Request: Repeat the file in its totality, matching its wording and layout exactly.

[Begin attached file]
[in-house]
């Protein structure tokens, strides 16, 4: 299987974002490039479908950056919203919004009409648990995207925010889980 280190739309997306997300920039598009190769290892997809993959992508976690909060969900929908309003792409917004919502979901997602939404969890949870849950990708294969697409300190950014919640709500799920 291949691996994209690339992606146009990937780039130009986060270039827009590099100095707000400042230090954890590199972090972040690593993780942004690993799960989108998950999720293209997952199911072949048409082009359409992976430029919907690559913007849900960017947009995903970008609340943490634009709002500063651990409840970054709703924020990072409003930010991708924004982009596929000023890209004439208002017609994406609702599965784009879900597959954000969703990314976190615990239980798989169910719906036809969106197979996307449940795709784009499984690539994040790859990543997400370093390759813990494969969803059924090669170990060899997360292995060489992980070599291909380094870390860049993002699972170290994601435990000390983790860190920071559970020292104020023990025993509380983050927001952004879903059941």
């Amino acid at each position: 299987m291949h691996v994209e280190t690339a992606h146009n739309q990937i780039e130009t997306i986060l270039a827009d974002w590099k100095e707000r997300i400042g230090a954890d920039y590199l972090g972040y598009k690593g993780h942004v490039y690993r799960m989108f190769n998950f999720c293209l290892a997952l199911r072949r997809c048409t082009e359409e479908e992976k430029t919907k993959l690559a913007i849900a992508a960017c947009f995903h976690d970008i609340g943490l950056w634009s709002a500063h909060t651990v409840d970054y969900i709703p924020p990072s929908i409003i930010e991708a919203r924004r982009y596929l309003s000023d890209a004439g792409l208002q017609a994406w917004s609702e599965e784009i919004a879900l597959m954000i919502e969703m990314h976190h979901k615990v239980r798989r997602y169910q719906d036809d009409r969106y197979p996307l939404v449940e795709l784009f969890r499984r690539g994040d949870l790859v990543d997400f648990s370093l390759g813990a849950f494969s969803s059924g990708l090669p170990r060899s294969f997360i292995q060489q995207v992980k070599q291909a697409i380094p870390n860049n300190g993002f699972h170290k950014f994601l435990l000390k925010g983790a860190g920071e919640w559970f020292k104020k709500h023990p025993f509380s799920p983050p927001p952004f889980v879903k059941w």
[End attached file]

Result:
[in-house]
């Protein structure tokens, strides 16, 4: 299987974002490039479908950056919203919004009409648990995207925010889980 280190739309997306997300920039598009190769290892997809993959992508976690909060969900929908309003792409917004919502979901997602939404969890949870849950990708294969697409300190950014919640709500799920 291949691996994209690339992606146009990937780039130009986060270039827009590099100095707000400042230090954890590199972090972040690593993780942004690993799960989108998950999720293209997952199911072949048409082009359409992976430029919907690559913007849900960017947009995903970008609340943490634009709002500063651990409840970054709703924020990072409003930010991708924004982009596929000023890209004439208002017609994406609702599965784009879900597959954000969703990314976190615990239980798989169910719906036809969106197979996307449940795709784009499984690539994040790859990543997400370093390759813990494969969803059924090669170990060899997360292995060489992980070599291909380094870390860049993002699972170290994601435990000390983790860190920071559970020292104020023990025993509380983050927001952004879903059941």
């Amino acid at each position: 299987m291949h691996v994209e280190t690339a992606h146009n739309q990937i780039e130009t997306i986060l270039a827009d974002w590099k100095e707000r997300i400042g230090a954890d920039y590199l972090g972040y598009k690593g993780h942004v490039y690993r799960m989108f190769n998950f999720c293209l290892a997952l199911r072949r997809c048409t082009e359409e479908e992976k430029t919907k993959l690559a913007i849900a992508a960017c947009f995903h976690d970008i609340g943490l950056w634009s709002a500063h909060t651990v409840d970054y969900i709703p924020p990072s929908i409003i930010e991708a919203r924004r982009y596929l309003s000023d890209a004439g792409l208002q017609a994406w917004s609702e599965e784009i919004a879900l597959m954000i919502e969703m990314h976190h979901k615990v239980r798989r997602y169910q719906d036809d009409r969106y197979p996307l939404v449940e795709l784009f969890r499984r690539g994040d949870l790859v990543d997400f648990s370093l390759g813990a849950f494969s969803s059924g990708l090669p170990r060899s294969f997360i292995q060489q995207v992980k070599q291909a697409i380094p870390n860049n300190g993002f699972h170290k950014f994601l435990l000390k925010g983790a860190g920071e919640w559970f020292k104020k709500h023990p025993f509380s799920p983050p927001p952004f889980v879903k059941w």